When serious illness strikes, we search for cures. It’s a perfectly sane reaction to a life-threatening situation. In fact, it may feel almost irresponsible not to do so. Unfortunately there are some people ready and willing to exploit our fear and desperation, whether it be for profit or personal aggrandisement. Others have more philanthropic motives but may be strongly influenced by their own personal belief system. Continue reading
Gloria Meltzer writes:
I was diagnosed with invasive lobular carcinoma of the breast in September 2011. I had a lumpectomy followed by 25 sessions of radiotherapy. The margins were clear, the one lymph node taken was clear, so no chemo required.
I am so fortunate to have a very loving, supportive partner. That makes a world of difference to coping with a cancer diagnosis. One of my strongest motivations to keep well is to live to see my four beautiful young grandchildren grow up.
At the time, I read everything I could lay my hands on – searching for a recipe for future cancer prevention. I followed a naturopath’s advice and he obtained some high quality supplements for me. I began taking 5 drops a day of iodine diluted in water, from a compounding pharmacy. I read and decided to rigorously follow Professor Jane Plant’s book ‘Your Life In Your Hands’ and have now been on a completely dairy-free diet for 12 months. There are also many good recipes to be found in Jane Plant’s book ‘Eating for Better Health’. My partner and I grow many of our organic vegetables ourselves. Nowadays I eat and cook a sensationally healthy diet.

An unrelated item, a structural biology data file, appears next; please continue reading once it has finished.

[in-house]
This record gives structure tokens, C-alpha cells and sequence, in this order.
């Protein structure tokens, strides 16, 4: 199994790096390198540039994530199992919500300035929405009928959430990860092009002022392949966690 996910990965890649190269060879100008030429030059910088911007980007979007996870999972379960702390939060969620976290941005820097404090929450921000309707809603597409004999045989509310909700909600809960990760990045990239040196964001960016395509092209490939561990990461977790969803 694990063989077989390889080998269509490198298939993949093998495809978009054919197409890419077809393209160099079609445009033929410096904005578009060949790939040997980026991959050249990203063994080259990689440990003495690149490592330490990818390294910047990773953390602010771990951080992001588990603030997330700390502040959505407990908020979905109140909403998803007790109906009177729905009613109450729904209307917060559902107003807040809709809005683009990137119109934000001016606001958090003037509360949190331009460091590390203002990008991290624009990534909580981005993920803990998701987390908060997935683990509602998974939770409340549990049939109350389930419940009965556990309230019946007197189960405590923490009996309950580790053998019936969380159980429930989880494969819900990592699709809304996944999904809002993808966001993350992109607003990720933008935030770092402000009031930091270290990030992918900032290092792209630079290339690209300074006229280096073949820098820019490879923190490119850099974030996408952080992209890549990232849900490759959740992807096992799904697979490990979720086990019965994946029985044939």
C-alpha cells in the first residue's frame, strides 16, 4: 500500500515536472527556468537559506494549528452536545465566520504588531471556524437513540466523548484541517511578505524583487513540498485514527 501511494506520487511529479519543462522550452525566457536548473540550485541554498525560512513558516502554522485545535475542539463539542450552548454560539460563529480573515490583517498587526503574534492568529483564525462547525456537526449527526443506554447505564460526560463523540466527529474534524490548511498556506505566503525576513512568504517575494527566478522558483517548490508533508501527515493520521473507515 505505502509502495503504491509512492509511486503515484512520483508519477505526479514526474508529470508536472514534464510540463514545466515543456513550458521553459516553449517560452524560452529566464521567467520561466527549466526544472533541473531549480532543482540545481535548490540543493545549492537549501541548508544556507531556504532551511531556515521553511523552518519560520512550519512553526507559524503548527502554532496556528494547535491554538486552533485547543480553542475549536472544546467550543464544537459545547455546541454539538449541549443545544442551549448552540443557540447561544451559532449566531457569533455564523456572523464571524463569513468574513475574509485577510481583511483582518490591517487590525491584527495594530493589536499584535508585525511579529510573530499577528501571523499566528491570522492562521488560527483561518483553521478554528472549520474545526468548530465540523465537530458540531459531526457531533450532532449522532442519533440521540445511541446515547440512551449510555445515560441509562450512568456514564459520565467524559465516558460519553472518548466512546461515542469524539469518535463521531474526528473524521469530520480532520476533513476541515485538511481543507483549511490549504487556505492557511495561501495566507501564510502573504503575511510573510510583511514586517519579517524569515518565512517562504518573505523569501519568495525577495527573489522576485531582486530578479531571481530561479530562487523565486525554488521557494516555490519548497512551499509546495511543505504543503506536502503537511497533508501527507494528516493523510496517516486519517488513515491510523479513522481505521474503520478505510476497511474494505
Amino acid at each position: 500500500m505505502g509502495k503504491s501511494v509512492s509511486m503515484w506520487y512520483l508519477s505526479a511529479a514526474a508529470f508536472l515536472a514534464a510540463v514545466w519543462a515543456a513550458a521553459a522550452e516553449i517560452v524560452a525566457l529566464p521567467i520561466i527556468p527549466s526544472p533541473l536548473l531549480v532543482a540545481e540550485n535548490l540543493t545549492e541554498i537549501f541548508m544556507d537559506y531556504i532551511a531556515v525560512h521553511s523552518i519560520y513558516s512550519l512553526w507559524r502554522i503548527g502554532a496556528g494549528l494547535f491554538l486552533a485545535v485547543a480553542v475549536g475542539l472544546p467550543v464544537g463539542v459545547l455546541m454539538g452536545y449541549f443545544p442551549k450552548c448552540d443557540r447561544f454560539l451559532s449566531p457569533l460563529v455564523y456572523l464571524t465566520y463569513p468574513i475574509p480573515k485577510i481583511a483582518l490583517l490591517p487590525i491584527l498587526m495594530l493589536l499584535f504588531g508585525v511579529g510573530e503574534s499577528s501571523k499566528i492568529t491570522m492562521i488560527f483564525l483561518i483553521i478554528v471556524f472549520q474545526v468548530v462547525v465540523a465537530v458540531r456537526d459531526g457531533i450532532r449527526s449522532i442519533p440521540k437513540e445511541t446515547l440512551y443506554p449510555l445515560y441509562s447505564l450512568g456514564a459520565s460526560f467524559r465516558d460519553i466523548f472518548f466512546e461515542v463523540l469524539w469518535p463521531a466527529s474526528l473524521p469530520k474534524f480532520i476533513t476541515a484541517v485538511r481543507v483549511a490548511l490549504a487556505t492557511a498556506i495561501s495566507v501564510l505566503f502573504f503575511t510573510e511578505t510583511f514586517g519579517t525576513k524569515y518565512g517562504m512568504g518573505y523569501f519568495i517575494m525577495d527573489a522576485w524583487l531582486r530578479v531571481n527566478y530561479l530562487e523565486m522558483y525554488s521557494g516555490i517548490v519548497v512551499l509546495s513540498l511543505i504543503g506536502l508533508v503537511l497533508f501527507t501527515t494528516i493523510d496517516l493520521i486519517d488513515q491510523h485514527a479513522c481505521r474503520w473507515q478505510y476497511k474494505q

I live in central Victoria on a bush block, so I do regular bush walks – weather permitting. I attend a yoga class weekly and practise yoga at home every morning.
I have long been interested in health foods and healthy cooking, but cancer gave me the incentive to do this daily and much more rigorously. The result has been that this has been the healthiest year of my life: my first winter with no sore throat nor cold or flu bug. Now I want to share a few of my simple recipes. Continue reading
PINK is bustin’ out all o-o-ver. If you’ve been anywhere near a department store in the last couple of weeks you will not have failed to notice that it is Breast Cancer Awareness month.
To celebrate, I’ve been down to the hospital and had a bunch of scans and mammograms and they’re all clear!
Breast cancer awareness month is obviously a not-to-be-missed opportunity for celebrities to flaunt their caring credentials. But what about your friend who is actually going through breast cancer? Is she out at some cosmetics-industry sponsored party, drinking pink champagne, snacking on smoked salmon and strawberry cupcakes and being photographed for Heat magazine? Hell no! Continue reading
Cathy McCarthy was diagnosed with breast cancer in November 2007. She had surgery, 6 sessions of chemotherapy and 33 sessions of radiotherapy. Having recovered from the treatment she feels blessed to now be so well. She describes her bout with cancer as an opportunity to get living:
May you find the wisdom to listen to your illness? Ask it why it came, where it wants to take you What it wants you to know, What quality of space it wants to create in you What you need to learn to become more fully yourself That your presence may shine in the world. – John O’Donohue
It is a great shock to be diagnosed with any form of cancer. It takes a while to filter the information and to believe that you are the one with the cancer.
When I was diagnosed I decided I was going to make the most of the unexpected year in my life. It was not the year I had planned, but it was the year I had been given. Continue reading